PositiveThe Star TribuneBarnhill tells her story in loops and layers, delighting in invention and magic, in the preening personalities of crows, the mysterious knowledge of cats, in oak trees that tell stories and libraries that hold an infinite number of books.
PositiveStar TribuneIf much of the novel feels like a full-throated howl, an indictment of a system of gender apartheid, an alchemy occurs in the final chapters. Barnhill relaxes into her characters, and it\'s here that When Women Were Dragons really sings. The stakes feel more genuine as Alex navigates her first relationship and also grapples with letting Beatrice, whom she has parented for years, find her own path ... Written on the heels of that bruising Supreme Court battle, and before the current \'Don\'t Say Gay\' laws and push to ban books, When Women Were Dragons reminds us how difficult it is to put the knowledge of freedom back into the bottle and the cost to a society that tries.
RavePloughshares... inventive and lyrical ... By setting past and present side by side, and plunging us into human and nonhuman perspectives, Solà reveals the beauty and brutality of life in a mountain village that holds the scars of the past but also the seeds of slow repair and renewal ... Moving from the perspective of the rain clouds, the chanterelles, the bailiff, and the roe-buck, Solà moves through the story like a dance, flinging the reader from one elemental force to another ... [a] work of unexpected emotional power.
RaveThe Star Tribune... the story takes off at a tear, with revelations and bodies piling up ... Debut author Angeline Boulley, an enrolled member of the Sault Ste. Marie Tribe of Chippewa Indians, takes her time setting up this world of interlocking histories and secrets ... Boulley doesn\'t shy away from the old-money entrenched racism from Daunis\' maternal family, and the ribbing and sometimes rejection she receives from her Anishinaabe relatives who assume she has a protection they don\'t from her family trust fund and her lighter skin. Some of the novel\'s best passages are the bawdy text exchanges between Daunis and her friend Lily ... Boulley has found a compelling vehicle to introduce readers to an Upper Midwest experience that is often invisible to non-Natives. She complicates the white default of the U.P. and immerses us in Anishinaabe language and culture ... [a] brash, refreshing storyteller.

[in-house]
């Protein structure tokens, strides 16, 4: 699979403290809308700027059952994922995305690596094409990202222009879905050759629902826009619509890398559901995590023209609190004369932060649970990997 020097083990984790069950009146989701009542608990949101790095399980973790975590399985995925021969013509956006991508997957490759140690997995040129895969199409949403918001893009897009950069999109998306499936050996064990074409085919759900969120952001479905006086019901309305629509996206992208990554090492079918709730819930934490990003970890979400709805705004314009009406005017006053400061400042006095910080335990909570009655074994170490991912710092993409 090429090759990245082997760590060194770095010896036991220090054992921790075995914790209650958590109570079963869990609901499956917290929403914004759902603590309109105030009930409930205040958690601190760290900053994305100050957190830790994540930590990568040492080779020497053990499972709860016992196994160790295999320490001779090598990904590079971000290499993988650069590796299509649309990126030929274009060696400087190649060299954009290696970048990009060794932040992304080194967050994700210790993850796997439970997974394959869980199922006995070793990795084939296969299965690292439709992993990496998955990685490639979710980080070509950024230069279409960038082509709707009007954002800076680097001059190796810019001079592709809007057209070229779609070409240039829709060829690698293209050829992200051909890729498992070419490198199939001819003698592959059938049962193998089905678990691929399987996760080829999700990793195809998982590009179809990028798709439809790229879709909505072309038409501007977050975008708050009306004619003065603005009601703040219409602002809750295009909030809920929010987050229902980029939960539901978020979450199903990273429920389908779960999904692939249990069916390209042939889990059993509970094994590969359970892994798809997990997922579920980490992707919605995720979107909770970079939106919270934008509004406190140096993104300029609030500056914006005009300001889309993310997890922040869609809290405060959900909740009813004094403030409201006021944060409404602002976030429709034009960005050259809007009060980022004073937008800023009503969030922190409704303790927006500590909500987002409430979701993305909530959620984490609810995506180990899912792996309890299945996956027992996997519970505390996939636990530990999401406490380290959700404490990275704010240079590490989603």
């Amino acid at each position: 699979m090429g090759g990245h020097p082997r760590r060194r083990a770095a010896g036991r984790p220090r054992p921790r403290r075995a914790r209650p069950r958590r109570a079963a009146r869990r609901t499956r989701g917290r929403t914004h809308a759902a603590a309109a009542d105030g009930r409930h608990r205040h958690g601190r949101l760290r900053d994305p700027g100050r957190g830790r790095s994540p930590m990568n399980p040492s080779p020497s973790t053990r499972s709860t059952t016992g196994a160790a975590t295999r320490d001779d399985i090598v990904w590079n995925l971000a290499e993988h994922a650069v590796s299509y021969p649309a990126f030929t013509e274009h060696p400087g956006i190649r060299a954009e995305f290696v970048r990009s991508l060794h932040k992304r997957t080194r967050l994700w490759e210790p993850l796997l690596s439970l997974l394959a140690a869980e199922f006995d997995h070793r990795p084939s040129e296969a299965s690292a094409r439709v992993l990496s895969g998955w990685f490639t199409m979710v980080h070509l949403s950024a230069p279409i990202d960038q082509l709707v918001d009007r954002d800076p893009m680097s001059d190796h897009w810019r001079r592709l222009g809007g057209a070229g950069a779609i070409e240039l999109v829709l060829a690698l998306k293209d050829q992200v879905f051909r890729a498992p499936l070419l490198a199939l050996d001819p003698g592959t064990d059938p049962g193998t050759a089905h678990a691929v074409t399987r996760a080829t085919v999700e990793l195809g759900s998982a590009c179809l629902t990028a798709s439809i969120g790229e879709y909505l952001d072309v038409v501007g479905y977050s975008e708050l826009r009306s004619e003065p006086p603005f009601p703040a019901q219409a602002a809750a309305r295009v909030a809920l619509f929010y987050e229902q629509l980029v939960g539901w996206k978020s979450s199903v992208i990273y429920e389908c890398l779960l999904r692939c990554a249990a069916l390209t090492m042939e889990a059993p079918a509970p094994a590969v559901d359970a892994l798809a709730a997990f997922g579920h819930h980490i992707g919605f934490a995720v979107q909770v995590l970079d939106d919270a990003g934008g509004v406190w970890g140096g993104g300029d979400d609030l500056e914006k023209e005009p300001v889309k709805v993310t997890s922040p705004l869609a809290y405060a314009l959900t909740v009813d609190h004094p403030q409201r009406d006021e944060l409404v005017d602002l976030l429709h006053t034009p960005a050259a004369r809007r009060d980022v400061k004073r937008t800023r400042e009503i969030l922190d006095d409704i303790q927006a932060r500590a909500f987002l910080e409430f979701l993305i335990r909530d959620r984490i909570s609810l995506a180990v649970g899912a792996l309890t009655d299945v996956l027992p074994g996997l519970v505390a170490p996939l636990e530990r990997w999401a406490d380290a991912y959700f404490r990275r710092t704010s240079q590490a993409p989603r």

PositiveThe Star TribuneThomas is a rich chronicler of the love that binds and the poverty that frays black communities. She slows down the story to detail the skills it takes to be a battle rapper, the judgmental nature of black congregations and even a stretch of trash-talking over a game of Uno when the power goes out at Bri’s home ... Readers hoping for the truth-bomb impact of The Hate U Give won’t find the same scope here. On the Come Up is a more individual, and personal, tale ... Laced with a deep love of hip-hop and community, On the Come Up, lets one poetry-loving teenager find her path.
PositiveThe Minneapolis Star TribuneThe plot takes off at a ferocious pace, with a spunky but barely educated orphan, Lyra, matching wits with brilliant scientist and explorer Lord Asriel at Jordan College in Oxford, where she is being raised by a cohort of elderly male scholars … Fans of Pullman’s earlier series will not be able to resist the pull of this new novel that returns readers to his alternate Europe with its swirl of fantasy, steampunk and danger intertwined. But those hoping for a satisfying conclusion to the earlier trilogy will have to be content with this appetizer and hope that the next two installments build to a full banquet.
MixedThe Minneapolis Star TribuneUnder the layers of plot and operatic melodrama, the constant scene changes and set pieces, Queen of the Night explores the question of what gives the courtesan her hold, her power over the hearts of men.